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Blog // Thoughts
August 22, 2007

Ratatouille

From start to finish, this film had me. Pixar, more than any other animated film house manage to make movies that have a solid narrative structure and some kind of worthwhile morale for children (and their parents) to consider. I’ll admit to being old-fashioned enough to still consider that an important aspect of children’s entertainment. […]

From start to finish, this film had me. Pixar, more than any other animated film house manage to make movies that have a solid narrative structure and some kind of worthwhile morale for children (and their parents) to consider. I’ll admit to being old-fashioned enough to still consider that an important aspect of children’s entertainment.

Given that we are regularly inundated with stories about obesity (even in children), about diet-related illness and about the dangers of food industrialisation one has to admire the courage of Pixar to make a film about the proper culinary and cultural enjoyment of food that is so boldy didactic and so obviously “European.” In a lot of ways, Ratatouille is a high-brow movie with some serious pretentions. It is also a film that really invites parental involement, reflection and conversation.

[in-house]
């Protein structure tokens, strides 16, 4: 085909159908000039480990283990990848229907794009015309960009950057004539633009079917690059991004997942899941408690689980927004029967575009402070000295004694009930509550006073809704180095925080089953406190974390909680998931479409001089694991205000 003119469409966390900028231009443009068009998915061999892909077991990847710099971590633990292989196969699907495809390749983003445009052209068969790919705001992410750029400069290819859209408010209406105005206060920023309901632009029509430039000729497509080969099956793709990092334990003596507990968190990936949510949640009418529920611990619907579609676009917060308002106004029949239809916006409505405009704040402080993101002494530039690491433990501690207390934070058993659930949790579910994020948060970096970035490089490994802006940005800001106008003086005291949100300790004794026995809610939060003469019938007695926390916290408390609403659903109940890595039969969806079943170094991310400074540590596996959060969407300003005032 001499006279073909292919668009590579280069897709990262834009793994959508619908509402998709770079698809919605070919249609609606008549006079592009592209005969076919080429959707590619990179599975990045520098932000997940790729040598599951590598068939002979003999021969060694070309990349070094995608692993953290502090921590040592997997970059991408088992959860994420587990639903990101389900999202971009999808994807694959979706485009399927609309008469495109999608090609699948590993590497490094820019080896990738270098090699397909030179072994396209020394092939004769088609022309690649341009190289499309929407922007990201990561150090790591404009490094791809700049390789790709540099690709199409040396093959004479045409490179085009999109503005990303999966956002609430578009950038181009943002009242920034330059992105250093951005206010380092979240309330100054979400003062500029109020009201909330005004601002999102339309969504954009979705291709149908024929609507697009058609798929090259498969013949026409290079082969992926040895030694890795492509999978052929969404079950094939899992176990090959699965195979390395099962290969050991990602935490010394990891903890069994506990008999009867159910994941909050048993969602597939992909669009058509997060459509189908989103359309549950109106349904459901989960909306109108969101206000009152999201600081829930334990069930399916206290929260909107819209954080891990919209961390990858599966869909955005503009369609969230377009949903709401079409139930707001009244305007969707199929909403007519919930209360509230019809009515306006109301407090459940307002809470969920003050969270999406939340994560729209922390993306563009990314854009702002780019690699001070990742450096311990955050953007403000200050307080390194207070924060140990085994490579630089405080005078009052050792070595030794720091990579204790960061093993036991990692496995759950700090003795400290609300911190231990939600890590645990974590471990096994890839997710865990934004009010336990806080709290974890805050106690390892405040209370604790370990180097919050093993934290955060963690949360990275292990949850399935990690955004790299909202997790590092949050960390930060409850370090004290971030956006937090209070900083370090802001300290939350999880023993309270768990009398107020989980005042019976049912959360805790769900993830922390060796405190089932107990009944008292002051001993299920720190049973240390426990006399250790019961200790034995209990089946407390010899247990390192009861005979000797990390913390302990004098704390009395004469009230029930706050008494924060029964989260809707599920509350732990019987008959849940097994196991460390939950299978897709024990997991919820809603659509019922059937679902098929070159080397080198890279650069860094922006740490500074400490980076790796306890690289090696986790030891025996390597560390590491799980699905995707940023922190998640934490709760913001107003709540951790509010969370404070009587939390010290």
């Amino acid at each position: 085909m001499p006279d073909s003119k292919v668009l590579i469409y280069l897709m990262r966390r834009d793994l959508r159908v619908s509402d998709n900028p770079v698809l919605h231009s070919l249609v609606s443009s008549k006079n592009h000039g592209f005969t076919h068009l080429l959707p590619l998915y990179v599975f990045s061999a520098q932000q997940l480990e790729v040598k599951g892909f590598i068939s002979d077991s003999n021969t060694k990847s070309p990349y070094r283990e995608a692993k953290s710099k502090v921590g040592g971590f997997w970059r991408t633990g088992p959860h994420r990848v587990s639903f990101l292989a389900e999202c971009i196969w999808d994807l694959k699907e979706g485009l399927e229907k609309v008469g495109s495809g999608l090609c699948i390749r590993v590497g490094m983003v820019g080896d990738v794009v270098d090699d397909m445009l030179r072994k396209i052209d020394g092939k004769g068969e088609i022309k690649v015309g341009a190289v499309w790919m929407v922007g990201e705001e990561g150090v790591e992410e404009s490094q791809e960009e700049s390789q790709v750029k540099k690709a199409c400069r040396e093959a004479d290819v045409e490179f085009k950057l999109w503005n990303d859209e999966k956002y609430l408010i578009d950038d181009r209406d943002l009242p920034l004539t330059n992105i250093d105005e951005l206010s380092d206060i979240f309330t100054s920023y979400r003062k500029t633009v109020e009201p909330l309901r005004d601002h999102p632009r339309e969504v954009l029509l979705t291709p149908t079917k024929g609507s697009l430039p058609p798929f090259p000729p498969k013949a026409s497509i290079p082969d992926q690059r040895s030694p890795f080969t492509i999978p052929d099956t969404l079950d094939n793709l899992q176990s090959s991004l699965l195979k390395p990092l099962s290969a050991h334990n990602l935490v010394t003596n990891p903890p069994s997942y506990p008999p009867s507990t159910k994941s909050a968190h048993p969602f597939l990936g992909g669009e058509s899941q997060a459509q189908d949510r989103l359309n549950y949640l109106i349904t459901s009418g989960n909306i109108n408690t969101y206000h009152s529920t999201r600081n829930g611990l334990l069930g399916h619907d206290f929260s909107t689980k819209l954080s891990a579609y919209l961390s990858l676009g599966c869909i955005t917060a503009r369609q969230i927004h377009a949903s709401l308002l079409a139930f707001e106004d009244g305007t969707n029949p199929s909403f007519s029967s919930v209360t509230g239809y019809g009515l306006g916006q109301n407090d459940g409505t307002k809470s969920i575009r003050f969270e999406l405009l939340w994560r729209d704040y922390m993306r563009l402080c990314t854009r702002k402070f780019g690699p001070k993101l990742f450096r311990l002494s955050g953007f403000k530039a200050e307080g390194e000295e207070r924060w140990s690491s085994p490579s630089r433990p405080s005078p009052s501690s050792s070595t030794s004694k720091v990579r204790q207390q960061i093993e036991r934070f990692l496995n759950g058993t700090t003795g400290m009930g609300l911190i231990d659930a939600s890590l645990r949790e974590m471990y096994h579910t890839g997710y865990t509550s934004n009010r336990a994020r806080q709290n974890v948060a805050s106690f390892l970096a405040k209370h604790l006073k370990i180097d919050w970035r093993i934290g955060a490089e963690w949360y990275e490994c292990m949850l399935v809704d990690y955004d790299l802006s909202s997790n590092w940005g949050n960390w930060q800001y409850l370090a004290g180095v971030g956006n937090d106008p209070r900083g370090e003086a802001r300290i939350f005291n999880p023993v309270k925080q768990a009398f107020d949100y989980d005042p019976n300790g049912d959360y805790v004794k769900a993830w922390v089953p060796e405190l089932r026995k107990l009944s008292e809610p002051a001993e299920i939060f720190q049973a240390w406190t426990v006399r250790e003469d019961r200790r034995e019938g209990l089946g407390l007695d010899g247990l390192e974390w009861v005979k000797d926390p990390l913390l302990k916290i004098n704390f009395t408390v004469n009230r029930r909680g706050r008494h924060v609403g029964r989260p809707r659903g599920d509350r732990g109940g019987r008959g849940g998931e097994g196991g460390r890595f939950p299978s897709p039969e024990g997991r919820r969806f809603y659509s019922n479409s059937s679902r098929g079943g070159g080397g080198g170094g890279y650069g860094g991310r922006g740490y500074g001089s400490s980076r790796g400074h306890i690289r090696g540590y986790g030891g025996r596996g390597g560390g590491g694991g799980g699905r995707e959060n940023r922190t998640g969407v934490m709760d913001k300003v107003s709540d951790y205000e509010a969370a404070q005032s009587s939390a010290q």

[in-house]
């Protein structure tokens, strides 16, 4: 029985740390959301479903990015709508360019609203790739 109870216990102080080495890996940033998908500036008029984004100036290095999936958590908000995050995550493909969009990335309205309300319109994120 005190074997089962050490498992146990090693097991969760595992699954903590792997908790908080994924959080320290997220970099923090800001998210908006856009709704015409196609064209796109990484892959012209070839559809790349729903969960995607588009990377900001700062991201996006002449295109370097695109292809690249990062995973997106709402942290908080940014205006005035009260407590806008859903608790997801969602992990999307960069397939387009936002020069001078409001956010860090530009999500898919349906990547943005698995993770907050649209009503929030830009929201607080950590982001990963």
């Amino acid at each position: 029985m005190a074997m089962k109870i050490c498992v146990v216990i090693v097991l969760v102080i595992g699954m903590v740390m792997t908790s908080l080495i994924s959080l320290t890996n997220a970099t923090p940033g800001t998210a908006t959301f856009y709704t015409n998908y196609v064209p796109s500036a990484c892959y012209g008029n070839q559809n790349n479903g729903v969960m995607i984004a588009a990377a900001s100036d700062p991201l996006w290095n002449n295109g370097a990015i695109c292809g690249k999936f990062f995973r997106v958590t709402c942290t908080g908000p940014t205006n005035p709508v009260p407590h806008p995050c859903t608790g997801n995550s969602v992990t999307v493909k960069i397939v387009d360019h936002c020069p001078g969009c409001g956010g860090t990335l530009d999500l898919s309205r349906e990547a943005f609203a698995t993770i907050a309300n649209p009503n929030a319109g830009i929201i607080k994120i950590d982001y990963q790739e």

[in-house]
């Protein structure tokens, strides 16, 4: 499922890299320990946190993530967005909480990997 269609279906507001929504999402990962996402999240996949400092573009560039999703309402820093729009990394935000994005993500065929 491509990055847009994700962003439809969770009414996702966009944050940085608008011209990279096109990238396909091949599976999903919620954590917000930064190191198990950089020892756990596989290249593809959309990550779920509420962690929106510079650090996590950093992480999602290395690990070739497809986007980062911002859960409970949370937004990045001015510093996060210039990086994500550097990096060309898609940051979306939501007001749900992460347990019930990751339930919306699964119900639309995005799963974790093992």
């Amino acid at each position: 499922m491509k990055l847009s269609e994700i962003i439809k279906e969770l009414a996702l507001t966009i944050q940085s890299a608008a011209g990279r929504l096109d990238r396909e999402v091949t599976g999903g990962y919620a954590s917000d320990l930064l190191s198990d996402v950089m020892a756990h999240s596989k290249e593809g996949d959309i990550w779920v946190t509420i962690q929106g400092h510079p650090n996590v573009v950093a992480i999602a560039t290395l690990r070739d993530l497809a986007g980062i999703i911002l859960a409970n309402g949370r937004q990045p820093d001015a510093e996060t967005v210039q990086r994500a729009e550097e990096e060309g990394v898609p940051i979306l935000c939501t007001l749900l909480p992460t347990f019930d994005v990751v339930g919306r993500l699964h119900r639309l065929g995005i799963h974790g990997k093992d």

Not to say that it lacks entertainment value. In fact, it has some laugh out loud funny bits, some nice slapstic and a good slice of intelligent wit. But it also has a deep point to make, about the enjoyment of food, the dangers of approaching it uncritically, the courage it takes to be a creative success and the power that food has to transcend a momentary experience of pleasure and connect us with our deepest sense of identity and humanity.

This is not a film that will connect as well with pre-schoolers as, say, Finding Nemo or Toy Story. But if you children are school age, starting to be more curious about food and at that “how do things work” stage of curiosity, then Ratatouille is a film that really is worth sharing with them.

[tags] Ratatouille, Pixar [/tags]

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